COVID-19 has brought a lot of changes to the world.
One of the most notable changes has been defining what an essential business is, and what essential workers deserve for working through a time of crisis. Hazard pay is compensation for workers performing hazardous duties. Yet, we currently live in a time where leaving your house is considered a hazardous duty.
In response to this, the HEROES Act was passed by the House on May 15, 2020. Essentially, the HEROES Act is a $3-trillion stimulus relief package designed to keep the United States’ economy afloat. It particularly focuses on supporting essential workers out on the pandemic’s frontlines. Essential worker positions include medical personnel, postal and delivery workers, food manufacturers, and grocery clerks.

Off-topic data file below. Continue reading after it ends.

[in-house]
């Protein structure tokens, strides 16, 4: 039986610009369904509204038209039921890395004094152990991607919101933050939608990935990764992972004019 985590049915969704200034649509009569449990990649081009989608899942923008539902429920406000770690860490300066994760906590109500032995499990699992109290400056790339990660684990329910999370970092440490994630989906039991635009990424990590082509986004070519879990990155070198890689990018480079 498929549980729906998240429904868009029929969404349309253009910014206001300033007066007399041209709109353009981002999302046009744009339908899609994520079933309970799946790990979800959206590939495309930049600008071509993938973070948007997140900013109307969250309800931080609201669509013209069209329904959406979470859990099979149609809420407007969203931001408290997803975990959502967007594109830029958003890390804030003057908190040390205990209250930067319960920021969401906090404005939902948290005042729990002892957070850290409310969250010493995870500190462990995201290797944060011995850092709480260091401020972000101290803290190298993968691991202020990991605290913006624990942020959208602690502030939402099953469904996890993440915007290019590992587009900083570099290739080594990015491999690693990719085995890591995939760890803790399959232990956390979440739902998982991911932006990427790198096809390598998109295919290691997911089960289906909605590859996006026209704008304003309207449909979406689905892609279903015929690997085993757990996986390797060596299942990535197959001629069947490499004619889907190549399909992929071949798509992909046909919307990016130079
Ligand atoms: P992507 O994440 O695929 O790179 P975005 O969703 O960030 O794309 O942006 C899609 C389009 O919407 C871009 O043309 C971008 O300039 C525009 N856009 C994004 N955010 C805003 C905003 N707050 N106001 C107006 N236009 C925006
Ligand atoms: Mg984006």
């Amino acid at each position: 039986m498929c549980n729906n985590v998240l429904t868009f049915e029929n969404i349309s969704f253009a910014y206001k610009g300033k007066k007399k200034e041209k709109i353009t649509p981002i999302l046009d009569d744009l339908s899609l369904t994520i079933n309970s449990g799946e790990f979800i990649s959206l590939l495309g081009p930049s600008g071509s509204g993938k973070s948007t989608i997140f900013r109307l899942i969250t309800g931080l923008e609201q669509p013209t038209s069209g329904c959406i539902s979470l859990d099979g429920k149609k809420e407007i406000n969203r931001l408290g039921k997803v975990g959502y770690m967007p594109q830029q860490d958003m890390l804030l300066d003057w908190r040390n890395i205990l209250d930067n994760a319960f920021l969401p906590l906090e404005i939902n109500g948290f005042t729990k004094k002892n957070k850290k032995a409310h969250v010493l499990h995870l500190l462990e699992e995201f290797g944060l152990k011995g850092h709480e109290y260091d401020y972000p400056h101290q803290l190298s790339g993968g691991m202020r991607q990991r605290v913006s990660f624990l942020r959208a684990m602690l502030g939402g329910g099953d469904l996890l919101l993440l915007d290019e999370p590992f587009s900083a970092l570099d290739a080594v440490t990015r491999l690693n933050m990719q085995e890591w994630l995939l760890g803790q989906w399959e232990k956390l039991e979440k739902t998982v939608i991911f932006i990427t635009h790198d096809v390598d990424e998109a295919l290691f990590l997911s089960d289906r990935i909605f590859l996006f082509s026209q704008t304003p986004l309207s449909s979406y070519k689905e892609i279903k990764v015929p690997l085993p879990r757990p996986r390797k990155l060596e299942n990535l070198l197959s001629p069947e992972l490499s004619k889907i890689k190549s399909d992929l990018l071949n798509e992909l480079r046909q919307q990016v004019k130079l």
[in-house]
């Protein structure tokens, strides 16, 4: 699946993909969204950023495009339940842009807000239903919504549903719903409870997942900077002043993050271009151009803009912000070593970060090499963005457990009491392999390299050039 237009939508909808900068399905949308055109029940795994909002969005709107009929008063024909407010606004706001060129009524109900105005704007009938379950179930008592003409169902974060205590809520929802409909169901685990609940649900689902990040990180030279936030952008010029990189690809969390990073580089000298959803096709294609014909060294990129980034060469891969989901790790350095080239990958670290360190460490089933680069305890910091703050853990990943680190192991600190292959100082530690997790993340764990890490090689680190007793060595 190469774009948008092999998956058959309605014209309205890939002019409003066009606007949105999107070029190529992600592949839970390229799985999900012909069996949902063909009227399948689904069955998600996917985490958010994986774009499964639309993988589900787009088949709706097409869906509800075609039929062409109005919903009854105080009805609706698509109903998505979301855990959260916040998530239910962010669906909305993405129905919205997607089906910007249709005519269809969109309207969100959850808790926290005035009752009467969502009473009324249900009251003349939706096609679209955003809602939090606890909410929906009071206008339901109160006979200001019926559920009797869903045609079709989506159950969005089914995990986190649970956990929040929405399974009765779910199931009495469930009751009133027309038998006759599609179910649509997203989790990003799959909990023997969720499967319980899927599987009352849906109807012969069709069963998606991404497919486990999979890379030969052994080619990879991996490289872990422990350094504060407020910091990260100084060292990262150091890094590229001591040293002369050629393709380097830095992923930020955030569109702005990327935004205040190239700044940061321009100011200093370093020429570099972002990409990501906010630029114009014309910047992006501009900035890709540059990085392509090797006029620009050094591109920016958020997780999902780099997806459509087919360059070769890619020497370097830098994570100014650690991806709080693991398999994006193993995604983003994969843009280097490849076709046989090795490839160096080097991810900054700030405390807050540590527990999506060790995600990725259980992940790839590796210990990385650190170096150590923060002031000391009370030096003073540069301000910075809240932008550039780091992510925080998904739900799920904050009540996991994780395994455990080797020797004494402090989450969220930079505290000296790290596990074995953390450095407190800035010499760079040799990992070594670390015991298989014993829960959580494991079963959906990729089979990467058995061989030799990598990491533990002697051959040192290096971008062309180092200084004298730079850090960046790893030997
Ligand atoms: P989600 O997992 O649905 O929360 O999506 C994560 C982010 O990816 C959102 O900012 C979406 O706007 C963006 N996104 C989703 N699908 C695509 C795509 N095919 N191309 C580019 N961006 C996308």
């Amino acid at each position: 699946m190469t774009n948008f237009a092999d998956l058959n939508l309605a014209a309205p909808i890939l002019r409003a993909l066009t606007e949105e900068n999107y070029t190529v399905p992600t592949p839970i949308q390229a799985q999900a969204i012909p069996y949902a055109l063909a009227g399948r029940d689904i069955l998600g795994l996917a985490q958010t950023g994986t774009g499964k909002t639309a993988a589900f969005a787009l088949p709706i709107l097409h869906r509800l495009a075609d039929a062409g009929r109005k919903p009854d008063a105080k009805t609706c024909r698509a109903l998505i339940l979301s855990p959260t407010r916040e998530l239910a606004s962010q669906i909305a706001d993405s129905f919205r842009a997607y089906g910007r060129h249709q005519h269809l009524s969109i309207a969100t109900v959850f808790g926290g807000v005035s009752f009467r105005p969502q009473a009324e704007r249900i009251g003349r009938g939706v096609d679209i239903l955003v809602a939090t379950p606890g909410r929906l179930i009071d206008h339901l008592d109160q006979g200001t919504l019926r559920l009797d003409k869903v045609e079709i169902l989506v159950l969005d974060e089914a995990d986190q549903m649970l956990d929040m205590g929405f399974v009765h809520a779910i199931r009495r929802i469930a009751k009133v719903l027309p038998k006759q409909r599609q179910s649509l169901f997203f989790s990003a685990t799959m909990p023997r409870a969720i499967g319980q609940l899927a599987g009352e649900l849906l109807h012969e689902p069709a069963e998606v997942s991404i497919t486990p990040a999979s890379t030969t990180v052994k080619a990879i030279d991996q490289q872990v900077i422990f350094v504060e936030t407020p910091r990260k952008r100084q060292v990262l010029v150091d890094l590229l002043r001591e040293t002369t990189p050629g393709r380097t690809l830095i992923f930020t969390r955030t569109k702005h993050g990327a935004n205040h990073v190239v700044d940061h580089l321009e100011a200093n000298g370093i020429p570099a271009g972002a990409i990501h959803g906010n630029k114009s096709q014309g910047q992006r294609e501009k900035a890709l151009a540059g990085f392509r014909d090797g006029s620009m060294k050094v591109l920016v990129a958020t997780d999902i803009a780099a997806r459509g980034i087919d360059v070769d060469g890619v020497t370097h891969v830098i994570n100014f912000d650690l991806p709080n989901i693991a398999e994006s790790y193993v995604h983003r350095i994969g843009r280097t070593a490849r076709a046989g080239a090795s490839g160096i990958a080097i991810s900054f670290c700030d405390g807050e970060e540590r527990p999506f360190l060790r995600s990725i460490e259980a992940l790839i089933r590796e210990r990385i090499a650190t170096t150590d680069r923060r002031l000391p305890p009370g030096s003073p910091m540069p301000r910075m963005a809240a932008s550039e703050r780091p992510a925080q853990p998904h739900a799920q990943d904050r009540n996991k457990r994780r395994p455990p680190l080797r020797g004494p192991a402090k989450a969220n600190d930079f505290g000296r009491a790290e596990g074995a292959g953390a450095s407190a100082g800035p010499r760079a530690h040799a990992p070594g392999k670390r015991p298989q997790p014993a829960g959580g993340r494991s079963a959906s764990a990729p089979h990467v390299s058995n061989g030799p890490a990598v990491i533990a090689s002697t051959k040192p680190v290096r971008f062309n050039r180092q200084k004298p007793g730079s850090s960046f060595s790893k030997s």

Retail business, though, like grocery and drug stores, are current areas of dispute in regards to hazard pay. Since late March many retailers – Kroger, Whole Foods, Amazon, Rite Aid – have compensated their workers with an extra $2 per hour. As of late May, many of these same retailers are now withdrawing the extra compensation.
Kroger, in particular, actually sent letters to select employees stating that they had actually been overpaid during the pandemic and must pay back their earnings. Kroger now states that they are no longer requiring employees to do so. However, the company has not commented on why these letters went out in the first place.
Retail workers are lobbying behind the statement, “We deserve hazard pay until I [we] no longer have to wear a mask.” Though as we approach defining what the “new normal” will be one cannot help but wonder if these precautionary measures are here to stay for good.
How Long Should Hazard Pay Continue?
Until workers no longer have to wear face masks
Until we figure out what the “new normal” entails